Among U.S. adults overall, 35% say Obama has done the best job over the past 40 years, followed by Reagan (23%), Trump (17%) and Clinton (12%).
As 2021 draws to a close, here are some of Pew Research Center’s most striking research findings from the past year.
Young people in the United States express far more skeptical views of America’s global standing than older adults.
Disagreements among Americans across the religious spectrum extend to personal issues, such as life priorities and gender roles in the family.
Americans relocated less during the COVID-19 outbreak, moving from one residence to another in 2020 at the lowest rate in more than 70 years.
Nearly half of U.S. adults say the pandemic has driven people in their community apart. Many see a long road to recovery: About one-in-five say life in their community will never get back to the way it was before COVID-19.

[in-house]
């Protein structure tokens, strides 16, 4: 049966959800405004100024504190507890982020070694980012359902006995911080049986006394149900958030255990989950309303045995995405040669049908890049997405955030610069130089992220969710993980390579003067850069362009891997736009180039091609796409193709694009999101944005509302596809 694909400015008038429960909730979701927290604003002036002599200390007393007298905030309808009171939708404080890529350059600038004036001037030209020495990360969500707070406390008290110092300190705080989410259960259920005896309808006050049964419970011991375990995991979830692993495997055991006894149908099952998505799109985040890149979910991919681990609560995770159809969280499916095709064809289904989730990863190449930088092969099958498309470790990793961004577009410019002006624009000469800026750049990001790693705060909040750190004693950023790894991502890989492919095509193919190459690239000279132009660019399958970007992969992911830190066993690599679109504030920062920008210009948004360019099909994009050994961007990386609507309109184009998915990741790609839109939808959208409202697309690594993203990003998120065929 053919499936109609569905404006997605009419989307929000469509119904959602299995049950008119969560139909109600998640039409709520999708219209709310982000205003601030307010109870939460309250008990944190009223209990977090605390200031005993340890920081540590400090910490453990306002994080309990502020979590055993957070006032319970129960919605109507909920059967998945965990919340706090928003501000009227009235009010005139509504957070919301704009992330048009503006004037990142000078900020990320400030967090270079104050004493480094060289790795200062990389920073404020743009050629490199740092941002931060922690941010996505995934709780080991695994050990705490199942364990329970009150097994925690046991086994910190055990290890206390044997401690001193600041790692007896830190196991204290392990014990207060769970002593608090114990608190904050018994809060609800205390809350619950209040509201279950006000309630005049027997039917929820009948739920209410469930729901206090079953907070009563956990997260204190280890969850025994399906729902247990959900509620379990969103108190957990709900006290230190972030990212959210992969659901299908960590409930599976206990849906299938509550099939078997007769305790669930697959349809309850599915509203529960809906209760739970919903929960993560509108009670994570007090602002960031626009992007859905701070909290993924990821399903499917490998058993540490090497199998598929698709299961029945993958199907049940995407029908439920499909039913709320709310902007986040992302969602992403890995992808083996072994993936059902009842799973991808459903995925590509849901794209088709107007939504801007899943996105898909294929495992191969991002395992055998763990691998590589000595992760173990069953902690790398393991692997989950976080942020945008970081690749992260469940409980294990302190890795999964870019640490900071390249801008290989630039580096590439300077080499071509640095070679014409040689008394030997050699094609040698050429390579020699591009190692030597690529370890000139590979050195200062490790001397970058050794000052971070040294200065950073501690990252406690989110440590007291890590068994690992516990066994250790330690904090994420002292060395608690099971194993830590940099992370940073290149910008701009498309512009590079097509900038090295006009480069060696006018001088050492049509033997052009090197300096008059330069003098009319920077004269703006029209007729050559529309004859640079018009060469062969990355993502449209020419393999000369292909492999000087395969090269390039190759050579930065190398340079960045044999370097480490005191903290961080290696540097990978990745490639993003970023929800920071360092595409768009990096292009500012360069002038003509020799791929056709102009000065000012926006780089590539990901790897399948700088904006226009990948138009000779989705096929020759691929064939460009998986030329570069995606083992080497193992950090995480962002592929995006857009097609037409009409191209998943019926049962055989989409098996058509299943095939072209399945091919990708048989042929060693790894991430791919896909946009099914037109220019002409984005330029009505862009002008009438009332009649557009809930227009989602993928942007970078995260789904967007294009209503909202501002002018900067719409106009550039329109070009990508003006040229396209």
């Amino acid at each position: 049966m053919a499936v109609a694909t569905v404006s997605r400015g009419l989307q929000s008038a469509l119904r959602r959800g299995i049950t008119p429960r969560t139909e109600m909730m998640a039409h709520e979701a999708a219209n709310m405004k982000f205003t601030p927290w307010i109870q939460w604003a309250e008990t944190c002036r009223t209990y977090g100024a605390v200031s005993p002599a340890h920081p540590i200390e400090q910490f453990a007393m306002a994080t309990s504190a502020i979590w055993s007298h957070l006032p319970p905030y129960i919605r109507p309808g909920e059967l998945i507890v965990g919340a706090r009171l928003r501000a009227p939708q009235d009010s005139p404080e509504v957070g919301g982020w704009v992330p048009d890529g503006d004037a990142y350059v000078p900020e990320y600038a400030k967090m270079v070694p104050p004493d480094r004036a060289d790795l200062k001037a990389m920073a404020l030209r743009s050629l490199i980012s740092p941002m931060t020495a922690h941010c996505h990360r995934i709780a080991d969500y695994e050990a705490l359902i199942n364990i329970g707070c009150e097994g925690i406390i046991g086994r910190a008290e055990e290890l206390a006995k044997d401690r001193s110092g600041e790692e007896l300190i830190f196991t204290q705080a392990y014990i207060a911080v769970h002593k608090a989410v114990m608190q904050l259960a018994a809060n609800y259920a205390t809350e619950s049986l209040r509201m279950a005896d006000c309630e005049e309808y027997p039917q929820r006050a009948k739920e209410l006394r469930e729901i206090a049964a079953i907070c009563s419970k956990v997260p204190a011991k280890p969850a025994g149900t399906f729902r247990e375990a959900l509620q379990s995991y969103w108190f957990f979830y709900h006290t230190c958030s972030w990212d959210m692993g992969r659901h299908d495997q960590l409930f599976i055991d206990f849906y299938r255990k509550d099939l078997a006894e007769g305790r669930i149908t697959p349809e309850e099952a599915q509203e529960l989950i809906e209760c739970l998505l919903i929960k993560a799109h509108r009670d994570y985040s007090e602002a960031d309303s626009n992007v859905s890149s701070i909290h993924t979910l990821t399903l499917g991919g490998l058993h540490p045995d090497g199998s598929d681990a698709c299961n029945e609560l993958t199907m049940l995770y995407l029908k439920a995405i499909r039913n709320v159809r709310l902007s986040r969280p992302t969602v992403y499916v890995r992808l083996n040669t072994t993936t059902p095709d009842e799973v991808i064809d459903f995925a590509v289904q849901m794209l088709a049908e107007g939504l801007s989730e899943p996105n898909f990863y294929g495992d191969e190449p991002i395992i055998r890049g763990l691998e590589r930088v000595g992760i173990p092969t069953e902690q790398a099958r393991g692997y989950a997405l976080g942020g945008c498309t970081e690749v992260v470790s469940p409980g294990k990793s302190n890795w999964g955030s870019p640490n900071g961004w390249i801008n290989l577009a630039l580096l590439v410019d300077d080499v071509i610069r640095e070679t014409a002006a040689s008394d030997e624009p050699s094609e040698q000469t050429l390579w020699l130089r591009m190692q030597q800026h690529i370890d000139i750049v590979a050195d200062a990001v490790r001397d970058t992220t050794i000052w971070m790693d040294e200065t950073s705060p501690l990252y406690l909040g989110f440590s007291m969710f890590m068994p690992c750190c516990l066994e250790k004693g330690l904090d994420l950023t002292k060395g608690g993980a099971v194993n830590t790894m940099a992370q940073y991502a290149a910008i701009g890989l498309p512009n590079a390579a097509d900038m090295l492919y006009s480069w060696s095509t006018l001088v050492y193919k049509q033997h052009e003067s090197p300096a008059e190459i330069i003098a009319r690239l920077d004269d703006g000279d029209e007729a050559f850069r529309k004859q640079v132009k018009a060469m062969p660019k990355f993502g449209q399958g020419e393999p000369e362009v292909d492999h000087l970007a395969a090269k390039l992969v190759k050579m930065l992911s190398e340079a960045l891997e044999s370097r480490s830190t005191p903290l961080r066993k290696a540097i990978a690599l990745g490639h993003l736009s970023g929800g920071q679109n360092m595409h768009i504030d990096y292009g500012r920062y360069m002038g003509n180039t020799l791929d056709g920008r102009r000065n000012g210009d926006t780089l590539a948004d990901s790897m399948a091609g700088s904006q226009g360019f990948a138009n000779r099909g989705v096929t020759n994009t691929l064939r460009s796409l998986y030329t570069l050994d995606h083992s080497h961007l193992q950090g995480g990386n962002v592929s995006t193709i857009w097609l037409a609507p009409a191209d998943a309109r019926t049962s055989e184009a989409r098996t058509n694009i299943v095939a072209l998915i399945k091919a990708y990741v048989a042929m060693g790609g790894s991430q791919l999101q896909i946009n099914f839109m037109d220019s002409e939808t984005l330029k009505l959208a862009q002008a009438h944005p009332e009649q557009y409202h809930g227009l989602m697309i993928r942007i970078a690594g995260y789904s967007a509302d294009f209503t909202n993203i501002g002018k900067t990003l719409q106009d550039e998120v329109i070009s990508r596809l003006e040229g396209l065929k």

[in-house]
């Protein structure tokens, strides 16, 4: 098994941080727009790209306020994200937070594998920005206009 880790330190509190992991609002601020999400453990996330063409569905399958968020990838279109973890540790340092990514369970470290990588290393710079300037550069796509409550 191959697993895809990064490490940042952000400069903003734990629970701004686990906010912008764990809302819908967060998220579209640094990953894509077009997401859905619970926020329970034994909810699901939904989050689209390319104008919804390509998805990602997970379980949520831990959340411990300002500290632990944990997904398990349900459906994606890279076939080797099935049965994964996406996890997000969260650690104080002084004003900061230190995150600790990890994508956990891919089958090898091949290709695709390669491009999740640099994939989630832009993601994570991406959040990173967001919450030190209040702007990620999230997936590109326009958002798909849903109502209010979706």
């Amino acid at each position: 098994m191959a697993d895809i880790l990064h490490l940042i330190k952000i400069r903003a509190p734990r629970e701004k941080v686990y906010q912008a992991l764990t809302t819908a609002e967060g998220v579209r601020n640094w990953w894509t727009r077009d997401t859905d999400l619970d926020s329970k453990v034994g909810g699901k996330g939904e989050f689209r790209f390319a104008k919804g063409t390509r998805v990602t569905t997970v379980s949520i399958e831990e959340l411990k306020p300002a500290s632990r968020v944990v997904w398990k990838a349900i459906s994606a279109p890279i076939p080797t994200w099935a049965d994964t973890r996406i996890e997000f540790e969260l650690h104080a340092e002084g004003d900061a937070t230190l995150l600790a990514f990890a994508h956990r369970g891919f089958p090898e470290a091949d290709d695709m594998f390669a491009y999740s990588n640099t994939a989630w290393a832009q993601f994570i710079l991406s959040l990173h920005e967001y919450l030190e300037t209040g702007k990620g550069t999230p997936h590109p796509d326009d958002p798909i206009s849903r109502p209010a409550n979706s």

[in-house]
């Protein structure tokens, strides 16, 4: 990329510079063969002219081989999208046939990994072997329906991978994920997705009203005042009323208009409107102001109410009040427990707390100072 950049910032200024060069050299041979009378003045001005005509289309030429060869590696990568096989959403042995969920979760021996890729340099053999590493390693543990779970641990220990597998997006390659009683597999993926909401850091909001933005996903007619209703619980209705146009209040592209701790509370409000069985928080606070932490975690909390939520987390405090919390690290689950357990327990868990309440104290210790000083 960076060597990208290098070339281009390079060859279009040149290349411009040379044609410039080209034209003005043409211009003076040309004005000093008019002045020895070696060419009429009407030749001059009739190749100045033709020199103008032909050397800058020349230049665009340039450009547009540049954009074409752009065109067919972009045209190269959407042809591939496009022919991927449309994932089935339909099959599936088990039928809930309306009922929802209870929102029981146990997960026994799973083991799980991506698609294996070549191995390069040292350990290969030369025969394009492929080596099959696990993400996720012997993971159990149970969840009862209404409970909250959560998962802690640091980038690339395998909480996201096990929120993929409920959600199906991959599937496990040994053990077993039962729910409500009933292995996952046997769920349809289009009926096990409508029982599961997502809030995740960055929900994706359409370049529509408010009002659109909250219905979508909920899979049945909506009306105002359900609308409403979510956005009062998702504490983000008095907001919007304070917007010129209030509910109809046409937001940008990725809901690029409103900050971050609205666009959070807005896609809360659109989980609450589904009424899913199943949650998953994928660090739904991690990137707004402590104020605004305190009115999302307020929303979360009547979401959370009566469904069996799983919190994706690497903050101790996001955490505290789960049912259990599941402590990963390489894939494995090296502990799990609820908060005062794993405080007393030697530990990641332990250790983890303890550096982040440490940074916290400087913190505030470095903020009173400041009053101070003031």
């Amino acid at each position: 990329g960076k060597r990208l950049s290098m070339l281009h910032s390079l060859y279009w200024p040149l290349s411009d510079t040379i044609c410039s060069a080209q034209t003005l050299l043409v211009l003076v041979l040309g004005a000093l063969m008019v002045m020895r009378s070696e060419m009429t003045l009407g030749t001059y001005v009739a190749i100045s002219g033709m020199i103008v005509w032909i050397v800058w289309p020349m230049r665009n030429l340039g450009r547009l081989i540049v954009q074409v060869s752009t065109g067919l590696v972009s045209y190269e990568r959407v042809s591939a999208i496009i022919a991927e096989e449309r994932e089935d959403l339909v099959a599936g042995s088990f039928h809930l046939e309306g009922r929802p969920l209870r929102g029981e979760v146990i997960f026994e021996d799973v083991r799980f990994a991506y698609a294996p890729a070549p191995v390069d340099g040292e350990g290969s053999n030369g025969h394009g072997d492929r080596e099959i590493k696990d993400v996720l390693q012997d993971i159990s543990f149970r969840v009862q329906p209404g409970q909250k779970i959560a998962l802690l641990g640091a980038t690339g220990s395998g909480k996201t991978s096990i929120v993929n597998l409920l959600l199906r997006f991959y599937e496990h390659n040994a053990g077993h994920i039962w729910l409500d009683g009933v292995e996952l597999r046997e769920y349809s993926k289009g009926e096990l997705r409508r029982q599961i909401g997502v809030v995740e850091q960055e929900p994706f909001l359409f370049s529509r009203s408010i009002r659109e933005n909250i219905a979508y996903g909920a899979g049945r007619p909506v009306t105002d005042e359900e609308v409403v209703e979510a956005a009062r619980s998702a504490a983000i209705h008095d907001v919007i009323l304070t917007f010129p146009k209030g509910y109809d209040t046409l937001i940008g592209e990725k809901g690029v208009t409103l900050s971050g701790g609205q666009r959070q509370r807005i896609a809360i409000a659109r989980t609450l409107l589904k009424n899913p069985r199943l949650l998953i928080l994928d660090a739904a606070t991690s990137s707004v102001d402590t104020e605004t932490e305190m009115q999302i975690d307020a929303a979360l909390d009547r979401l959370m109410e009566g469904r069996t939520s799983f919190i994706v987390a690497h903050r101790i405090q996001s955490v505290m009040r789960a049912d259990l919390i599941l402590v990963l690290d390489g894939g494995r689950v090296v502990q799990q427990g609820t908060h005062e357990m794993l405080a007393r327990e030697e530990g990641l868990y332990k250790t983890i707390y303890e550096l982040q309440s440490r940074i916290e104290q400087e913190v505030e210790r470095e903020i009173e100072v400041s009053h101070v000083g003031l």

In 2018-19, 79% of White elementary and secondary public school students went to schools where at least half of their peers were also White.
There are racial and ethnic differences in who takes on gig platform jobs and the negative experiences some of these workers say they face.
65% of Americans say that people being too easily offended is a major problem; 53% say the same about people saying offensive things to others.
Here is how the average adult Twitter user in the U.S. tweeted about the news in 2021, as well as how these patterns have changed since 2015.